10 Be devoted to one another in brotherly love; give preference to one another in honor; 11 not lagging behind in diligence, fervent in spirit, serving the Lord; 12 rejoicing in hope, persevering in tribulation, devoted to prayer, 13 contributing to the needs of the saints, practicing hospitality.

(Hebrews 12:10-13)

In this passage the word translated “hospitality” is a combination of two terms, one meaning “love” and the other meaning “stranger.” The word “hospitality,” therefore, means “lover of strangers.” As we see this idea developed in the New Testament, it becomes obvious that this Christian characteristic is very broad in its application. The term is not limited in use to strangers only. It describes a desire to develop relationships with others, relationships that are mutually beneficial yet motivated by a sense of duty toward others. I want to emphasize, however, that desire alone is not sufficient. As in most things, the desire is the place to begin, but more has to follow.

Having been in the pastoral ministry for almost 30 years I would rank complaints about relationships as the number one grievance expressed by believers. “That church isn’t friendly.” “I don’t feel welcomed in that church.” “I don’t think people really care if I’m around.” “That church is full of cliques.” “I was sick for a week and no one called me.” Such representative statements could be multiplied. We are, when all is said and done, very self-centered creatures. Our analysis of just about everything in life begins with our own sense of comfort.

Where do I begin if I want to understand this issue more profitably? I don’t begin by looking at others and reaching conclusions about whether they have been as friendly and open to me as I think proper. It is this kind of approach that leads to the opinions I just repeated. It is essential, therefore, that we recognize that the Bible instructs us to practice hospitality, it does not instruct us to judge the hospitality of others.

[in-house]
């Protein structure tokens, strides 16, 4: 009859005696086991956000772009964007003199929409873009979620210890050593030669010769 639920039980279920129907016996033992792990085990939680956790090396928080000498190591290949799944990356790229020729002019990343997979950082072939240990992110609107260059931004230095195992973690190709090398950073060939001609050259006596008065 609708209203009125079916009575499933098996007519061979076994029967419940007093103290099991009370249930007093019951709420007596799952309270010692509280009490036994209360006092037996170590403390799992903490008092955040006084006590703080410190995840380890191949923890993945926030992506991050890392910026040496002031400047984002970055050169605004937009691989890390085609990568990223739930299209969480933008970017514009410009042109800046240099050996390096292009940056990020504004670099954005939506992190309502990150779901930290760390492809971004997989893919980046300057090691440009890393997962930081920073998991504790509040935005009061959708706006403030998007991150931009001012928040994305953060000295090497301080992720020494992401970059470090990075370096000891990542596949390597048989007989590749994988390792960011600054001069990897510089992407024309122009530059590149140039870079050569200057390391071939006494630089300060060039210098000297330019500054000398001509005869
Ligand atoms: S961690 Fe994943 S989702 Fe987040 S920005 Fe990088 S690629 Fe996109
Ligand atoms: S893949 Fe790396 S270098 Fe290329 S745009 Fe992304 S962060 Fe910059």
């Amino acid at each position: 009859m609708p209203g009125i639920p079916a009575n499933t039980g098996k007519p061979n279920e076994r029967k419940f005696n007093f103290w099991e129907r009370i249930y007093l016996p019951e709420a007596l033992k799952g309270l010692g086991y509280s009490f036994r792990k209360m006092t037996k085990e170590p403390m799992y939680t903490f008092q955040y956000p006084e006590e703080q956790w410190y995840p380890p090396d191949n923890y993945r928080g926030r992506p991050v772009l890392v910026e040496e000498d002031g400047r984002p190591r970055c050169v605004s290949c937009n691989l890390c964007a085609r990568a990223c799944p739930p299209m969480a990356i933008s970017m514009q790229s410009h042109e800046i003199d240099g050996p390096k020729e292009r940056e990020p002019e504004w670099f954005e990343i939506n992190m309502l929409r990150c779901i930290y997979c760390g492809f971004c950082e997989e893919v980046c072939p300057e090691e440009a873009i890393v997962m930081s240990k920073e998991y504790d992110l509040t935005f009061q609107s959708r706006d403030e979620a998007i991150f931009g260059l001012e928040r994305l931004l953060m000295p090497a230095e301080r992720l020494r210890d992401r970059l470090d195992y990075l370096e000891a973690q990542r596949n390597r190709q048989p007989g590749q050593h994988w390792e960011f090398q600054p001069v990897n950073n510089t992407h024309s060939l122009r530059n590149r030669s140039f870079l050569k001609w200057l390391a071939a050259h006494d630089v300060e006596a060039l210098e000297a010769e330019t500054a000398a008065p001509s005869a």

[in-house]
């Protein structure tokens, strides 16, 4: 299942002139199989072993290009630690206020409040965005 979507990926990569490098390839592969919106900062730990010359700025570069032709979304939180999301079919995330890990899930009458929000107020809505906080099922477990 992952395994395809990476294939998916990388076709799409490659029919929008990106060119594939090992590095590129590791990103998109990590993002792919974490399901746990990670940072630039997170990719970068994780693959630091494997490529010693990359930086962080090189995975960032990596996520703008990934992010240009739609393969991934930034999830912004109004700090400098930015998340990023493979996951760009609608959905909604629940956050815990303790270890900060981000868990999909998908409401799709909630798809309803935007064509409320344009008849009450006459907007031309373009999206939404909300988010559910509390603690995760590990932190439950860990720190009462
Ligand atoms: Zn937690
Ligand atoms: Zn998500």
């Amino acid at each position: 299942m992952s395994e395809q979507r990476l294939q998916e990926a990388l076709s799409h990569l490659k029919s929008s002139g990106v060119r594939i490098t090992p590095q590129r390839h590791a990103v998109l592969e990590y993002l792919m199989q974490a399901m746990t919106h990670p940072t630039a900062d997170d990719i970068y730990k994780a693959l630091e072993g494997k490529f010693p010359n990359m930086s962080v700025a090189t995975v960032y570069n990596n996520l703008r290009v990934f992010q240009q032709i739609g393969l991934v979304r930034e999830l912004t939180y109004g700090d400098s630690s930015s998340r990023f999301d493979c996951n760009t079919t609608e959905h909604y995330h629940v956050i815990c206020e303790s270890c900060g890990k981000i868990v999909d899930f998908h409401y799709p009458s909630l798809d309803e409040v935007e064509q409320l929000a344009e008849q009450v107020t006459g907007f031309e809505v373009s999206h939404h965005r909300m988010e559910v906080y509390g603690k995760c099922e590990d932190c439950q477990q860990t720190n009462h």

Typically, when we think of hospitality, we think of having someone in our home for a meal. Without question, that is one of the primary ways in which we show hospitality. Eating is a fundamental human activity and when you share that time with someone, you are involving them in one of your most basic habits in life. So, this is an ideal way to develop relationships. But if, at the heart of this characteristic is the desire to build relationships, then we must admit that sharing a meal, while it might be one of the most natural ways of showing hospitality, is not by any means the only way. The truth is, there are a multitude of activities that would amount to hospitality. Just about anything done for the good of another qualifies. All such efforts contribute to the building of relationships.

In summary, hospitality is not limited to having people over for dinner. It is about getting involved in the lives of others in ways that allow you to serve them and genuinely help them. Would you say that you are a hospitable person?

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